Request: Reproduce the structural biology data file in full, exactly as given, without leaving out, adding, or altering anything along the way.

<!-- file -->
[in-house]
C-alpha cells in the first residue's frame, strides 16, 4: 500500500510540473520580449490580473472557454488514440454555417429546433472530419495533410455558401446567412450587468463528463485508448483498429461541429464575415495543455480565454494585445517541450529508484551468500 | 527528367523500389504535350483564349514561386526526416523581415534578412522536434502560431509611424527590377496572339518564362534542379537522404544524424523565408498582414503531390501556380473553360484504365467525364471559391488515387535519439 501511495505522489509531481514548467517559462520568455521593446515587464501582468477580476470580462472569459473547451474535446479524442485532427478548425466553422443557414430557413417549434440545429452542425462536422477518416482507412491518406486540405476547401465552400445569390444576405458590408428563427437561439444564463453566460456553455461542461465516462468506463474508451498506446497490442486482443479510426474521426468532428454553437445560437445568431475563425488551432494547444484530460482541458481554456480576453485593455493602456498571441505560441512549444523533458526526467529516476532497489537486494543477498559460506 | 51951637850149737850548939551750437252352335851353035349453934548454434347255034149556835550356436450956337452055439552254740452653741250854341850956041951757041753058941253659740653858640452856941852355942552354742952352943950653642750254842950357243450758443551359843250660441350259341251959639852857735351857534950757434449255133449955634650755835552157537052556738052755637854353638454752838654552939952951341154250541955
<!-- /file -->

[in-house]
C-alpha cells in the first residue's frame, strides 16, 4: 500500500510540473520580449490580473472557454488514440454555417429546433472530419495533410455558401446567412450587468463528463485508448483498429461541429464575415495543455480565454494585445517541450529508484551468500 | 527528367523500389504535350483564349514561386526526416523581415534578412522536434502560431509611424527590377496572339518564362534542379537522404544524424523565408498582414503531390501556380473553360484504365467525364471559391488515387535519439 501511495505522489509531481514548467517559462520568455521593446515587464501582468477580476470580462472569459473547451474535446479524442485532427478548425466553422443557414430557413417549434440545429452542425462536422477518416482507412491518406486540405476547401465552400445569390444576405458590408428563427437561439444564463453566460456553455461542461465516462468506463474508451498506446497490442486482443479510426474521426468532428454553437445560437445568431475563425488551432494547444484530460482541458481554456480576453485593455493602456498571441505560441512549444523533458526526467529516476532497489537486494543477498559460506 | 51951637850149737850548939551750437252352335851353035349453934548454434347255034149556835550356436450956337452055439552254740452653741250854341850956041951757041753058941253659740653858640452856941852355942552354742952352943950653642750254842950357243450758443551359843250660441350259341251959639852857735351857534950757434449255133449955634650755835552157537052556738052755637854353638454752838654552939952951341154250541955